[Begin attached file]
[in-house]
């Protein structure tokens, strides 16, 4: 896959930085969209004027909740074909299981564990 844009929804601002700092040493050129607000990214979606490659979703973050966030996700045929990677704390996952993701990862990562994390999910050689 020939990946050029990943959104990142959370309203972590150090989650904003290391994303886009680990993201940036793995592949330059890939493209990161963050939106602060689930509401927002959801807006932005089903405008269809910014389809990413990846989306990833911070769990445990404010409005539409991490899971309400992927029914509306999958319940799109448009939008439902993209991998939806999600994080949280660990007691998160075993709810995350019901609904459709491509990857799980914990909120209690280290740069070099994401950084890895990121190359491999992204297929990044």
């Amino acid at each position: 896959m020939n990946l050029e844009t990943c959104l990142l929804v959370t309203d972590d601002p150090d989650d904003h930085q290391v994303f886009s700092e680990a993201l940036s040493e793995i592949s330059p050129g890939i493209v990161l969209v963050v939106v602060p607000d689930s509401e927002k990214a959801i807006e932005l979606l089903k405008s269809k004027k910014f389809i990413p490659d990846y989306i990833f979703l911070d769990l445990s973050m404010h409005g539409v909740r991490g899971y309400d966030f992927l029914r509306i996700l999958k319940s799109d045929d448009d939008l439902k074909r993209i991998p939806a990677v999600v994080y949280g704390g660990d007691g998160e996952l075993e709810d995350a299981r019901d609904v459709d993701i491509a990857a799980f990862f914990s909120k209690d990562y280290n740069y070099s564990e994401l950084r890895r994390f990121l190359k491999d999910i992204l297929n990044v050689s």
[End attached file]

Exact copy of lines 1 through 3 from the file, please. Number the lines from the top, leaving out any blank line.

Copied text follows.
[in-house]
């Protein structure tokens, strides 16, 4: 896959930085969209004027909740074909299981564990 844009929804601002700092040493050129607000990214979606490659979703973050966030996700045929990677704390996952993701990862990562994390999910050689 020939990946050029990943959104990142959370309203972590150090989650904003290391994303886009680990993201940036793995592949330059890939493209990161963050939106602060689930509401927002959801807006932005089903405008269809910014389809990413990846989306990833911070769990445990404010409005539409991490899971309400992927029914509306999958319940799109448009939008439902993209991998939806999600994080949280660990007691998160075993709810995350019901609904459709491509990857799980914990909120209690280290740069070099994401950084890895990121190359491999992204297929990044």
């Amino acid at each position: 896959m020939n990946l050029e844009t990943c959104l990142l929804v959370t309203d972590d601002p150090d989650d904003h930085q290391v994303f886009s700092e680990a993201l940036s040493e793995i592949s330059p050129g890939i493209v990161l969209v963050v939106v602060p607000d689930s509401e927002k990214a959801i807006e932005l979606l089903k405008s269809k004027k910014f389809i990413p490659d990846y989306i990833f979703l911070d769990l445990s973050m404010h409005g539409v909740r991490g899971y309400d966030f992927l029914r509306i996700l999958k319940s799109d045929d448009d939008l439902k074909r993209i991998p939806a990677v999600v994080y949280g704390g660990d007691g998160e996952l075993e709810d995350a299981r019901d609904v459709d993701i491509a990857a799980f990862f914990s909120k209690d990562y280290n740069y070099s564990e994401l950084r890895r994390f990121l190359k491999d999910i992204l297929n990044v050689s």